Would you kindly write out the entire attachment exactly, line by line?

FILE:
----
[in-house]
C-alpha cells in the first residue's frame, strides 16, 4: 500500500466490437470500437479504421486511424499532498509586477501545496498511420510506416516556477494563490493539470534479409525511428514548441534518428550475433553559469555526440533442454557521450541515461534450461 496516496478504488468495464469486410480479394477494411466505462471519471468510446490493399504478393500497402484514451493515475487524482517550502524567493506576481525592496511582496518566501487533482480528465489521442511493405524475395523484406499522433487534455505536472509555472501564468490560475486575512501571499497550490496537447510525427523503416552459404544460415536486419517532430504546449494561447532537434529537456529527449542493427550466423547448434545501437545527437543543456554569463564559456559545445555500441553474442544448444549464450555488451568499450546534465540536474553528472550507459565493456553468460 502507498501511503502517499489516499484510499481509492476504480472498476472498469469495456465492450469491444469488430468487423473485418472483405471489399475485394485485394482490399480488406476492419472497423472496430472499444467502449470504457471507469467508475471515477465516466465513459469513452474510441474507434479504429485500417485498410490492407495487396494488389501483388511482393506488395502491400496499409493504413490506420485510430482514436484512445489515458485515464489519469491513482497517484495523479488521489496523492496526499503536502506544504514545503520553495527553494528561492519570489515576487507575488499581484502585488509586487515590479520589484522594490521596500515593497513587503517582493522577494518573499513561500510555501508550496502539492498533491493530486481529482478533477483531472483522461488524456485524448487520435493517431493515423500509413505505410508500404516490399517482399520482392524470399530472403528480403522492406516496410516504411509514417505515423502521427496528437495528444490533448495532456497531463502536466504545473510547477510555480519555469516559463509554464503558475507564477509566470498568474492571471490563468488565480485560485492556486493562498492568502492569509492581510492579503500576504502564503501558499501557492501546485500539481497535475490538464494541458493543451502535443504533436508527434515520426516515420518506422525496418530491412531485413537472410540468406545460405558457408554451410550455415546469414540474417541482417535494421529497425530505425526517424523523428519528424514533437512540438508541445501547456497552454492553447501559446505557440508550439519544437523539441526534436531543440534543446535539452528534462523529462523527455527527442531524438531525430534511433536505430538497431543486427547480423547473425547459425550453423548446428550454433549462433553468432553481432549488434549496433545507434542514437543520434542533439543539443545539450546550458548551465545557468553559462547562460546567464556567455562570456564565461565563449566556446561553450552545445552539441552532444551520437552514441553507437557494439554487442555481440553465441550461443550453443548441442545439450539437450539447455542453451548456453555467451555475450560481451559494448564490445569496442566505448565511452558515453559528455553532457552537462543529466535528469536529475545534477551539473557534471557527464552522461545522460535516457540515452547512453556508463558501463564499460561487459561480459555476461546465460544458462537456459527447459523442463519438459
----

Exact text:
[in-house]
C-alpha cells in the first residue's frame, strides 16, 4: 500500500466490437470500437479504421486511424499532498509586477501545496498511420510506416516556477494563490493539470534479409525511428514548441534518428550475433553559469555526440533442454557521450541515461534450461 496516496478504488468495464469486410480479394477494411466505462471519471468510446490493399504478393500497402484514451493515475487524482517550502524567493506576481525592496511582496518566501487533482480528465489521442511493405524475395523484406499522433487534455505536472509555472501564468490560475486575512501571499497550490496537447510525427523503416552459404544460415536486419517532430504546449494561447532537434529537456529527449542493427550466423547448434545501437545527437543543456554569463564559456559545445555500441553474442544448444549464450555488451568499450546534465540536474553528472550507459565493456553468460 502507498501511503502517499489516499484510499481509492476504480472498476472498469469495456465492450469491444469488430468487423473485418472483405471489399475485394485485394482490399480488406476492419472497423472496430472499444467502449470504457471507469467508475471515477465516466465513459469513452474510441474507434479504429485500417485498410490492407495487396494488389501483388511482393506488395502491400496499409493504413490506420485510430482514436484512445489515458485515464489519469491513482497517484495523479488521489496523492496526499503536502506544504514545503520553495527553494528561492519570489515576487507575488499581484502585488509586487515590479520589484522594490521596500515593497513587503517582493522577494518573499513561500510555501508550496502539492498533491493530486481529482478533477483531472483522461488524456485524448487520435493517431493515423500509413505505410508500404516490399517482399520482392524470399530472403528480403522492406516496410516504411509514417505515423502521427496528437495528444490533448495532456497531463502536466504545473510547477510555480519555469516559463509554464503558475507564477509566470498568474492571471490563468488565480485560485492556486493562498492568502492569509492581510492579503500576504502564503501558499501557492501546485500539481497535475490538464494541458493543451502535443504533436508527434515520426516515420518506422525496418530491412531485413537472410540468406545460405558457408554451410550455415546469414540474417541482417535494421529497425530505425526517424523523428519528424514533437512540438508541445501547456497552454492553447501559446505557440508550439519544437523539441526534436531543440534543446535539452528534462523529462523527455527527442531524438531525430534511433536505430538497431543486427547480423547473425547459425550453423548446428550454433549462433553468432553481432549488434549496433545507434542514437543520434542533439543539443545539450546550458548551465545557468553559462547562460546567464556567455562570456564565461565563449566556446561553450552545445552539441552532444551520437552514441553507437557494439554487442555481440553465441550461443550453443548441442545439450539437450539447455542453451548456453555467451555475450560481451559494448564490445569496442566505448565511452558515453559528455553532457552537462543529466535528469536529475545534477551539473557534471557527464552522461545522460535516457540515452547512453556508463558501463564499460561487459561480459555476461546465460544458462537456459527447459523442463519438459